Alternative augmentative communication (AAC) devices have come a long way since the early days. Now people with ALS can obtain speech-generating devices that provide more than basic text-to-speech output.
All-in-one, or “integrated” communication solutions offer seamless access to e-mail, Internet and other computer applications, as well as speech. They’re available as dynamic display (large touch screen) communication devices, which also serve as fully functioning Windows XP computers.
Users can record directly onto these devices to preserve their speech. The vast majority of integrated systems incorporate “smart” communication software that keeps track of the user’s speech patterns and commonly used words and phrases for greater rate enhancement and productivity. Word prediction and next-word prediction systems also work together to help the user get the message out faster.
It takes time to select, order, receive and learn how to use these devices.
Typically, it takes a few months to receive a device funded through Medicare and between one to six months with private insurance, says Amy Wright, an SLP at the MDA/ALS Center at Carolinas Medical Center in Charlotte, N.C. Many AAC manufacturers will expedite paperwork for people with ALS because they recognize the disease can change quickly.
Once you receive the device, it will take time to customize it and learn how to use it, especially if you have limited computer experience. Users also may require specialized training from an SLP and/or AAC vendor, advises Winston Cheng, an SLP at the Eleanor and Lou Gehrig MDA/ALS Research Center at Columbia University Medical Center in New York.
Think long term. While portable, hand-held devices are popular and less expensive, Cheng cautions, “They may not continue to be an efficient way to communicate as a person’s physical status changes, and this can be problematic if your insurance won’t provide funding for another AAC device.”
Adds Wright, “We try to anticipate people’s future needs, which is why we always recommend something that has multiple modes of access.”
What’s it cost?
AAC prices range from $2,500 to $8,500 depending upon software selections, other add-on options and choice of access methods (head mouse/tracker, switch scanning, etc.).
Medicare will cover up to 80 percent of the cost for an AAC device, and MDA offers a one-time $2,000 grant for devices prescribed through its clinics. MDA also will provide $500 annually for repairs and modifications.
Medicare won’t fund integrated communication systems, but virtually all such devices are available in cheaper “dedicated” versions that function only as speech-generating devices, not computers. Medicare usually covers dedicated devices, and the computer features can be “unlocked” after purchase, for an additional fee paid by the user.
All-in-one solution at work
Since February, Tammy Brown, a mother of two young children in Thida, Ark., has been using her communication device — the ECO-14 from Prentke Romich Company — on a part-time basis in order to customize it and learn about its features before she needs to rely on it for speech.
“I wanted to have my computer and communication device all in one,” says Brown, 35, via e-mail, noting that she chose the ECO-14 because it can access the Internet just like a laptop. “My husband set it up with a wireless card so I can be anywhere in the house and send e-mails or be on the Internet. It also plays DVDs, which my son thinks is cool, and you can add programs and games.”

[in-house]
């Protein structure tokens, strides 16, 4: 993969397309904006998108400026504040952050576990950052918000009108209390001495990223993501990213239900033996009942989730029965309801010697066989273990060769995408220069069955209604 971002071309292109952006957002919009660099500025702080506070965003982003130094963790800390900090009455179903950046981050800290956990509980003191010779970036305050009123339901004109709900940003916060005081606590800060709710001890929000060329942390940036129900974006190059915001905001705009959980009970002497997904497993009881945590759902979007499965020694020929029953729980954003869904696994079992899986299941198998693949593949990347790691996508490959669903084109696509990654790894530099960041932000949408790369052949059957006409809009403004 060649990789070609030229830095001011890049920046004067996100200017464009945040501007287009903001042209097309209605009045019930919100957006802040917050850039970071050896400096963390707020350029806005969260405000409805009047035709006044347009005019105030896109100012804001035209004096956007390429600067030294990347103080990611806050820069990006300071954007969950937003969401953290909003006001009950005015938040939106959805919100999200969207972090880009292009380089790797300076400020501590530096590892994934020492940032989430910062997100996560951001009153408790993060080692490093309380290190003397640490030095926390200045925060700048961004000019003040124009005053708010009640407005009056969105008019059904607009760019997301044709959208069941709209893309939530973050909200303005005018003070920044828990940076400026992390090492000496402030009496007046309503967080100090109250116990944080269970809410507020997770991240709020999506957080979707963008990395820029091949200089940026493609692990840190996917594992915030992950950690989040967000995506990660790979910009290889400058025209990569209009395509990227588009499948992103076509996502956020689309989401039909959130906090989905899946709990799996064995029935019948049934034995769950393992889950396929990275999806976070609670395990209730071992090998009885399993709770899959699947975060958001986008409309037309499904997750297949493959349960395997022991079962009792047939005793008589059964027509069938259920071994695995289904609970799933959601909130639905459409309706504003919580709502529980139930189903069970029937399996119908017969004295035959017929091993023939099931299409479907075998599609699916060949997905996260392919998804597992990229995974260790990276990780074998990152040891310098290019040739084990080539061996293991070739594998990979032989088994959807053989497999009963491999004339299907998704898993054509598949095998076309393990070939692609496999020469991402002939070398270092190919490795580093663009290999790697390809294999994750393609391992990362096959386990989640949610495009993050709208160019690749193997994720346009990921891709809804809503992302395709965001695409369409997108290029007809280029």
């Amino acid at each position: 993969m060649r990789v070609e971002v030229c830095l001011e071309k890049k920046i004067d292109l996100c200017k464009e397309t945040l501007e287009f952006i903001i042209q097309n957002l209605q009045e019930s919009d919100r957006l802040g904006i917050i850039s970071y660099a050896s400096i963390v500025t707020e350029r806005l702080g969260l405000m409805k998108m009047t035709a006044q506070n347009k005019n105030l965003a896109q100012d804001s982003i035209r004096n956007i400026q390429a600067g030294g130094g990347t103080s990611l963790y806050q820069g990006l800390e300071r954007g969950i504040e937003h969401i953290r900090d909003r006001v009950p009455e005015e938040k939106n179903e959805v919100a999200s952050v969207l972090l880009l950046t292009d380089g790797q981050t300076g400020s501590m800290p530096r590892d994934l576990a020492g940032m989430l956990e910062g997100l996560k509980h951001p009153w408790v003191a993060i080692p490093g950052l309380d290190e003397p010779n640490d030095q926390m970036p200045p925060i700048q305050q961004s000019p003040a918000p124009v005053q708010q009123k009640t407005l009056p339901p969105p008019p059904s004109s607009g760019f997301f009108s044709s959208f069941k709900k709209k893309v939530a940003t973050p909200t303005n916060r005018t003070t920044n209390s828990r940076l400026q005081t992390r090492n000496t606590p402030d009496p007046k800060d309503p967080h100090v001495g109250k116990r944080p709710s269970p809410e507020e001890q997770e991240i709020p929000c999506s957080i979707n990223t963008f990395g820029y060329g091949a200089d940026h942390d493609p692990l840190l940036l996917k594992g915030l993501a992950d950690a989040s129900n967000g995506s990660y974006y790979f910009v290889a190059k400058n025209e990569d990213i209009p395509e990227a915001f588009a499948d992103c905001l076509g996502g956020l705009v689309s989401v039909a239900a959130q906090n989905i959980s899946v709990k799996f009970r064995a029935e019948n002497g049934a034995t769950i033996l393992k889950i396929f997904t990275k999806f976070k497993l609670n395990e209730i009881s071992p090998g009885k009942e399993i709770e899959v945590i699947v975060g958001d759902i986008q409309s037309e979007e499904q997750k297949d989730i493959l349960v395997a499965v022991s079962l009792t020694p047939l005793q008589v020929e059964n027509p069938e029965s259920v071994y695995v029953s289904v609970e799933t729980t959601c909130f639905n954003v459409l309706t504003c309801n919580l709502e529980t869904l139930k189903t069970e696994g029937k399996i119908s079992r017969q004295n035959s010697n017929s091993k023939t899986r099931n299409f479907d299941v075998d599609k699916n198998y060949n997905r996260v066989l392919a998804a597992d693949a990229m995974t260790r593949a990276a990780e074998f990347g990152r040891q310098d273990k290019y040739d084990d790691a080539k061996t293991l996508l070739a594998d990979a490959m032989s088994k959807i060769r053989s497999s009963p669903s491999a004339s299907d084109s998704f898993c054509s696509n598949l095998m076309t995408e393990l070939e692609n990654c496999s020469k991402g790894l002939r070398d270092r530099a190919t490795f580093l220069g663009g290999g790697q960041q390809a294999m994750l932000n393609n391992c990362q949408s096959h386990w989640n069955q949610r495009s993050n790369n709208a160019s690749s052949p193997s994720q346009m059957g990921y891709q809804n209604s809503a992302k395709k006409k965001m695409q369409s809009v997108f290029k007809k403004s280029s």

Brown, who received an ALS diagnosis in December 2004, paid $150 to unlock her dedicated device, which cost $7,595. Paralyzed from the neck down, she relies on the device’s built-in head-pointing system, TrackerPro from Madentec ($895), which operates via a reflective dot on the corner of her eyeglasses.
“Everyone that sees me use the device wants to know how I control it, and after I show them they’re amazed,” she says.
Brown, who says her speech is getting worse everyday, spends the majority of her time voice banking onto the device, so that when she loses her voice completely, her children still will be able to hear “I love you” in her voice instead of a synthetic one.
“I want to be prepared for the future,” Brown explains. “I have a page set up for each child that’s unique to them. I have buttons set up asking my daughter about her date, which will be a while since she’s 12. My son helps me record a lot of the stuff, and we laugh the whole time because he likes to get a little crazy.”
While the ECO-14 is larger (with a 14.1-inch touch screen) than some devices on the market, Brown is sold on its ability to control appliances like the TV, its built-in DVD/CD drive, and the Internet access that allows her to keep in touch with family and friends. She also helps her children with homework, and helps her husband pay bills and stay on top of the family’s finances via the Internet.
“Since I’m unable to move anything but my head, being able to help out makes me feel like I’m part of the family again,” she says.
Programming the device has been challenging, but Brown’s had plenty of help from her husband and children.
“You have to just practice with it to understand how to get the most out of the device. We have shortcuts set up for me to get to the Internet, e-mail and Microsoft Word documents. Once it’s set up the way you want, you can expand on it from there.”
Try before you buy
What works well for someone else may not be the best for you, advises Cheng.
In addition to working with the SLP at the local MDA clinic, check with the local MDA loan closet to try loaner devices. Most manufacturers have rental or loan programs; in some cases, rental costs can be applied to the purchase price.
The upfront effort is worth it, says Brown. “The independence is the best thing of all.”
(V and Vmax)
Gus Communication Devices
(communicator series packages)
The Great Talking Box Company
Prentke Romich Company
(MiniMerc and Mercury II)